Second, we needed to leave as much of the code base was left untouched as possible. This was needed to avoid massive merge conflicts and risk of lost work since changes were continously being merged to our main development branch. This made a full conversion to either CommonJS or ES modules in source code not feasible.

Lastly, we wanted to do this migration incrementally. The first step was to migrate the JS, with the CSS and other tasks to still be generated by existing Gulp tasks.

Choosing Webpack

In looking at module bundlers, Webpack became a pretty obvious choice. While it is not always the easist to work with, it’s popularity, documentation and large number of plugins and loaders made it stand out.

Getting Started

The first step was to set up our initial Webpack config. It ended up looking like:

const webpack = require("webpack");

module.exports = function(env = {}) {
  const plugins = [];
  const isProd = !!;

  return {
    entry: {
      app: "./client/index.js"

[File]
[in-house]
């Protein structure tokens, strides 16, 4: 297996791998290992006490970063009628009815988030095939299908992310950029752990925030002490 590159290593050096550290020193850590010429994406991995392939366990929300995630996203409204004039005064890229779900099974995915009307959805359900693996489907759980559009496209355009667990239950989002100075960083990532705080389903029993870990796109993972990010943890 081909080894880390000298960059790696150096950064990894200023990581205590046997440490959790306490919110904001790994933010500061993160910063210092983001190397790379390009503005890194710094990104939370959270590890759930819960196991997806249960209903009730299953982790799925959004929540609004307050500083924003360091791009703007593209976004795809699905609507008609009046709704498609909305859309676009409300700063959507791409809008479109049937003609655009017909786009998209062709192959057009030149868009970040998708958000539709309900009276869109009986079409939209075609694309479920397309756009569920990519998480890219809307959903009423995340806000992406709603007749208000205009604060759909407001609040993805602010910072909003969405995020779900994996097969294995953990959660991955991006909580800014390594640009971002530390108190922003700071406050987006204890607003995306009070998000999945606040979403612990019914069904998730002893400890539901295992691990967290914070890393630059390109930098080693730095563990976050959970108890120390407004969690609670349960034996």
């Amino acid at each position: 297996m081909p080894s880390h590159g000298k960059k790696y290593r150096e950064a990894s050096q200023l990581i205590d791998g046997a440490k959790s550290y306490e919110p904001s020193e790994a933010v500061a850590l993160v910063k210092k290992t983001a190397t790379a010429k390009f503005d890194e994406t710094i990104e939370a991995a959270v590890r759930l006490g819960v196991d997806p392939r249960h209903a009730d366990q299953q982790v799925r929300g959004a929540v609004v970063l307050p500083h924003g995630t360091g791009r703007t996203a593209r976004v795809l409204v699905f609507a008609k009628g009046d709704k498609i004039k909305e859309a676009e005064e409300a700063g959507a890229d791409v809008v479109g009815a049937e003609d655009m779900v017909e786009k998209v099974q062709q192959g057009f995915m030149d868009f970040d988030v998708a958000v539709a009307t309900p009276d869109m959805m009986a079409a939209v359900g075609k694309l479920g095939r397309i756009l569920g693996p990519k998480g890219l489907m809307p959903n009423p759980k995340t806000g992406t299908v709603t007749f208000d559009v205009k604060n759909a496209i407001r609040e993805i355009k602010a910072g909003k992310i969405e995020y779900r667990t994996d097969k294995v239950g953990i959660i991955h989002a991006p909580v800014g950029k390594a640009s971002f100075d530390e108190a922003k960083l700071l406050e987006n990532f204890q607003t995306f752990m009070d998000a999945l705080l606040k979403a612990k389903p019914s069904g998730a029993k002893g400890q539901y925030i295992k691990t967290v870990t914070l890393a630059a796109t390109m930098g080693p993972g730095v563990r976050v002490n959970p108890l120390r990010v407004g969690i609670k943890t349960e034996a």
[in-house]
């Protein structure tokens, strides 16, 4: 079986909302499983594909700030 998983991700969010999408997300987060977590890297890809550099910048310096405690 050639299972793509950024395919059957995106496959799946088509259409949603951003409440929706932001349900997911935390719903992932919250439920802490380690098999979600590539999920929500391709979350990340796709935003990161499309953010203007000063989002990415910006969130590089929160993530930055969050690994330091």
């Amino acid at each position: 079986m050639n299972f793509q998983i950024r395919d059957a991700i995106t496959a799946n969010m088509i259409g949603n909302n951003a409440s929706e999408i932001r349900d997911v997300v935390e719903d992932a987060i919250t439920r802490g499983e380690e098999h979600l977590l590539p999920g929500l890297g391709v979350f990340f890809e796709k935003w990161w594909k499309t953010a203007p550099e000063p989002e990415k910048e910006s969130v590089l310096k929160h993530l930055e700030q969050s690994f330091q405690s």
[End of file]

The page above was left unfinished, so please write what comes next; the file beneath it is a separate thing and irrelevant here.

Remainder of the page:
// other entries
    output: {
      filename: "[name].js",
      path: path.resolve("dist"),
      publicPath: "our-public-path"
    devtool: isProd ? "source-map" : "eval-source-map",
    module: {
      rules: [
          test: /\.js$/
          use: 'babel-loader',
          exclude: /node_modules/

Our webpack.config.js file ended up exporting a function that created the config object. This us allows us to pass options either via command like webpack or via JS (like from a Gulp task) webpack({ prod: true }).

The new index.js file was created to be the new entry point, designed to pull in everything we need for our app, including our dependecies and app modules. It look like:

import $ from "jquery";
import _ from "lodash";
// other global deps
import angular from "angular";
// other angular deps

// import app modules
import firstModule from "./first/index";
import secondModule from "./second/index";
import thirdModule from "./third/index";